Originally he sought out the field of journalism after seeing heroes rise and fall during the civil rights era. He saw another arena which was disturbingly free of the Black perspective — television. He dreamed up, produced, wrote and conceived a show called Soul Train — the "longest-running, first-run, nationally syndicated program in television history," with over 1,100 episodes produced from the show's 1965 Chicago debut through the 2005-06 season. This began a whole new avenue for Black culture to spread through a country that sometimes resisted it, funded by another Chicago staple in Black culture, Johnson Products Company (makers of Afro Sheen).
James Brown, Aretha Franklin, Michael Jackson and many more names gained a large part of their audience and influence from getting broadcast into living rooms, speakeasies and barber shops under Cornelius' smooth baritone recommendation. His rhyme-filled DJ-influenced intros and commentary made the shimmying bodies of the show seem all the more cool, and he was the grand poobah of good times."We had a show that kids gravitated to," he said to the New York Times for a feature article.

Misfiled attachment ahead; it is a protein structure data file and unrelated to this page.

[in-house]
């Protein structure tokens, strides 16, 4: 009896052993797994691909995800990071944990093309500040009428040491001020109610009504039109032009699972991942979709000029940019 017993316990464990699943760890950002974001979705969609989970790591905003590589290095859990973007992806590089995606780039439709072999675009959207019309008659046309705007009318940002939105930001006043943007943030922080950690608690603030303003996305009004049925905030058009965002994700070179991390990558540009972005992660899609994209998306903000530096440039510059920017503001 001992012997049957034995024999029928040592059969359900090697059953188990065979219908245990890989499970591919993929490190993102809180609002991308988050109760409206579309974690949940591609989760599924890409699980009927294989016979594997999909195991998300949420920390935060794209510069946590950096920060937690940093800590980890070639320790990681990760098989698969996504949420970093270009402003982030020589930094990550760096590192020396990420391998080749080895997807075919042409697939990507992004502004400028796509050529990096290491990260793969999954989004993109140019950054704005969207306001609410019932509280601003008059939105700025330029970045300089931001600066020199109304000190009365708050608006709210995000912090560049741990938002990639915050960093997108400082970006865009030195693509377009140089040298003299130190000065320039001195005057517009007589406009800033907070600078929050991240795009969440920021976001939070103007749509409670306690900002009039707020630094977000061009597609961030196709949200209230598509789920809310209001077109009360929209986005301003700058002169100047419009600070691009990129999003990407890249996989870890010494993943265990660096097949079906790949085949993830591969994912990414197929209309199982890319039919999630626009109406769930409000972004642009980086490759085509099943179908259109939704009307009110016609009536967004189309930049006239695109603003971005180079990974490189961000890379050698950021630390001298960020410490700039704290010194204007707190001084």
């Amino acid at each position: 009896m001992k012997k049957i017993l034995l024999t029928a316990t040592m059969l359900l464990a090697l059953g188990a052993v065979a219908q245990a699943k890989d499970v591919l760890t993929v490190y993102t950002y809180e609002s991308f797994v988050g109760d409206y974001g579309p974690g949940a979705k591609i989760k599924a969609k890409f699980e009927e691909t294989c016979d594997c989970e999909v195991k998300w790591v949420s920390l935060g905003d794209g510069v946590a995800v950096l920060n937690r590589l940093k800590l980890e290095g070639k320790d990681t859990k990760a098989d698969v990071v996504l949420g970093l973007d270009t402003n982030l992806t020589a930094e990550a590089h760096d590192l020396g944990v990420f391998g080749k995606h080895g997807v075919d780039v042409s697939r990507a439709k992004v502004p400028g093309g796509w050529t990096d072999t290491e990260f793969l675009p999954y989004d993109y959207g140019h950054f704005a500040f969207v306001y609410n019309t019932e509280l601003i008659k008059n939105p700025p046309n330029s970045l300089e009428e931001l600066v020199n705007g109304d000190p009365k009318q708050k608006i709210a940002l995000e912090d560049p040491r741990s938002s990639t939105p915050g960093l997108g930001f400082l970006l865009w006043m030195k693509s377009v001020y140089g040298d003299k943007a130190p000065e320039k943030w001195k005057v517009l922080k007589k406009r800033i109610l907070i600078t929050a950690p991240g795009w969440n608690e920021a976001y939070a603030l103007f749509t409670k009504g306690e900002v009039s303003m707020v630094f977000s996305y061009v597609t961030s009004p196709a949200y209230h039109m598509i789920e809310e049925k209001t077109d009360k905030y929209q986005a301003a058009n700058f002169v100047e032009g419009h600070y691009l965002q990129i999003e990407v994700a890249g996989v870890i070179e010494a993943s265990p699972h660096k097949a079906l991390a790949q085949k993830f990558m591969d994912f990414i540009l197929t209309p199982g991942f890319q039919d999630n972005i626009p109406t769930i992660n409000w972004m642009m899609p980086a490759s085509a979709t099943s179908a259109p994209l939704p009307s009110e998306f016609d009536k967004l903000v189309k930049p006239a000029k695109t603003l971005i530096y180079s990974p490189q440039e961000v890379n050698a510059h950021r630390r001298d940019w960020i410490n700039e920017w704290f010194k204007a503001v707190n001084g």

Cornelius went on to create the Soul Train Music Awards (1987-2010) as well as becoming a kind of cult figure in Black pop culture, an arbiter of cool and composure, so much so that even Dr. Dre borrowed Soul Train stylings for his remix of "Fast Lane" with neo-soul singer Bilal, as well as being lauded on The Fresh Prince of Bel Air and by rappers like The RZA and Ice Cube.
Don Cornelius was born in 1936, and he's still doing it today. As he so often said …
"… you can bet your last money, it's all gonna be a stone gas, honey! I'm Don Cornelius, and as always in parting, we wish you love, peace and soul!"